- If Federal Taxes Were Not Withheld, Do I Qualify for the Standard Deduction As Head of Household?
- Can Unmarried Couples Living Together Claim the Head of Household if They Both Have Children?
- What Expenses Does Head of Household Pay for Dependents?
- Can I Claim Head of Household if I'm Still Legally Married but Not Living Together With My Spouse?
- Can You Claim Head of Household If Married?
- Difference Between Head of Household & Married Filing Jointly
If you can qualify as head of household, you'll pay taxes on $2,750 less in income in the 2012 tax year, the difference between the $8,700 head of household standard deduction and the $5,950 deduction for single filers or married individuals filing separately. Qualifying isn't easy, however, and you can't do it unless you have at least one dependent.
Only unmarried individuals can qualify for head of household filing status. Either your divorce must be final by Dec. 31, or your spouse must have moved out of your home no later than June 30 of the tax year for which you are filing. In the latter case, the IRS would still allow you to file a joint married return, but you can't be head of household. If you file a joint married return, the standard deduction is the same for each of you as it would be if you filed separate married returns: $11,900, or $5,950 each.
In addition to meeting marriage requirements, you must have paid more than 50 percent of the costs of maintaining your home during the tax year. Qualifying expenses include your mortgage interest or rent, repairs, utilities and groceries. You can't count the principal part of your mortgage, because that's a loan you're repaying, but you can include your homeowners insurance and real estate taxes.
You can't qualify for head of household status if you don't have any dependents. Your most obvious dependents are your children. A qualifying child must not yet have reached his 19th birthday as of Dec. 31 of the tax year, unless he's a full-time student. Student status extends the age limit to 24. Your child can't have provided more than half his own support during the tax year, and he must have lived with you for six months or more. He is considered as living with you even if he's away at school. Your child does not necessarily have to be your biological offspring. He can be your grandchild, a foster child, a stepchild or a sibling. If your dependent is your sibling or unrelated to you, he must be younger than you, unless he's disabled.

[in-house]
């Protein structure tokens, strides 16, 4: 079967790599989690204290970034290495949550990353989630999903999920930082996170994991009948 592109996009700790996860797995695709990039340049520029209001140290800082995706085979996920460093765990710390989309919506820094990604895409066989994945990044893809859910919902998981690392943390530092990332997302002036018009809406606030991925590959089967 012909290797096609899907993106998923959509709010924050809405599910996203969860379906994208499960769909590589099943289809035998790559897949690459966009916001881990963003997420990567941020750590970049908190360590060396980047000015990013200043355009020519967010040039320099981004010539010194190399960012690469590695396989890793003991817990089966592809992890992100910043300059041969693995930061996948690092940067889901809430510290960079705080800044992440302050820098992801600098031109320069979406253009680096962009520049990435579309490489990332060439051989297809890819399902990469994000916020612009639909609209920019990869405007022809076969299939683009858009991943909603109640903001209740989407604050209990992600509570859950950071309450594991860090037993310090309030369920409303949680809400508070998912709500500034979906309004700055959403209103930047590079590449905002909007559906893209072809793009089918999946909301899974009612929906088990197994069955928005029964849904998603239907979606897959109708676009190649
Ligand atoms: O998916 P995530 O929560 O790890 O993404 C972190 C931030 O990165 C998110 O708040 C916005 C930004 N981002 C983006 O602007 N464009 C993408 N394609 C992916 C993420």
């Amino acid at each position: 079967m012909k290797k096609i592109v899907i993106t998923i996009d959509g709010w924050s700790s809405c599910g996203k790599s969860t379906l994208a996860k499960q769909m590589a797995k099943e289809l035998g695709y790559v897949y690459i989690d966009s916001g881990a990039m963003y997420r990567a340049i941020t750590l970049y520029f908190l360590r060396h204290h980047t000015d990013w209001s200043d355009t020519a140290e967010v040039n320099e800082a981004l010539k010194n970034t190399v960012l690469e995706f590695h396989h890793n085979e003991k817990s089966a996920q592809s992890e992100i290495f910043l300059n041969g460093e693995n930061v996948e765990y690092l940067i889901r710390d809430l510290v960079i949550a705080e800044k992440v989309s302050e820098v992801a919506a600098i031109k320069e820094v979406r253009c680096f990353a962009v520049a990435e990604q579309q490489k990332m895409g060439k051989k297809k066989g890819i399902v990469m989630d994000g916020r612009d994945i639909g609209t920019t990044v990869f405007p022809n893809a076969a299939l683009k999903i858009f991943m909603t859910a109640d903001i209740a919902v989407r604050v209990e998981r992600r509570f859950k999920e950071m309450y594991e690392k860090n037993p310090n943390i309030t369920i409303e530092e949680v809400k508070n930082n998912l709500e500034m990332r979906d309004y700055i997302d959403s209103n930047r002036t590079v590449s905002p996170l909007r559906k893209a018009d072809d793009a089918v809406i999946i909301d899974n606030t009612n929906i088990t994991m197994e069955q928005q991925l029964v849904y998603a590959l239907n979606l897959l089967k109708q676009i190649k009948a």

Certain adults may be your dependents as well. A qualifying adult must also live in your home for more than half the year, but parents are exempt from this rule. For example, if you're supporting your mother in a nursing home or even in her own home, she's still your dependent if she meets all other criteria and if you provided more than half of her support. Adult dependents must have earned less than the amount of the IRS dependent deduction in that tax year -- $3,800 in 2012. Unrelated people who live with you, such as your housekeeper, usually don't qualify, particularly if you pay them.
You must claim your dependents on your tax return to qualify as head of household, with one exception. If you're divorced, and your spouse can claim the dependent deduction for your child under the IRS tiebreaker rules for divorced parents or because your divorce decree allows her to claim your child in certain years, you can still file as head of household if you meet all the other criteria. That is, you can't be anyone else's qualifying dependent, your dependents can't file joint returns with anyone else unless it's just to receive a refund and they can't qualify as anyone else's dependent, with the exception of your ex-spouse. If your dependent files a tax return, he can't claim a standard deduction for himself.
- grandfather with grandson image by Pavel Losevsky from Fotolia.com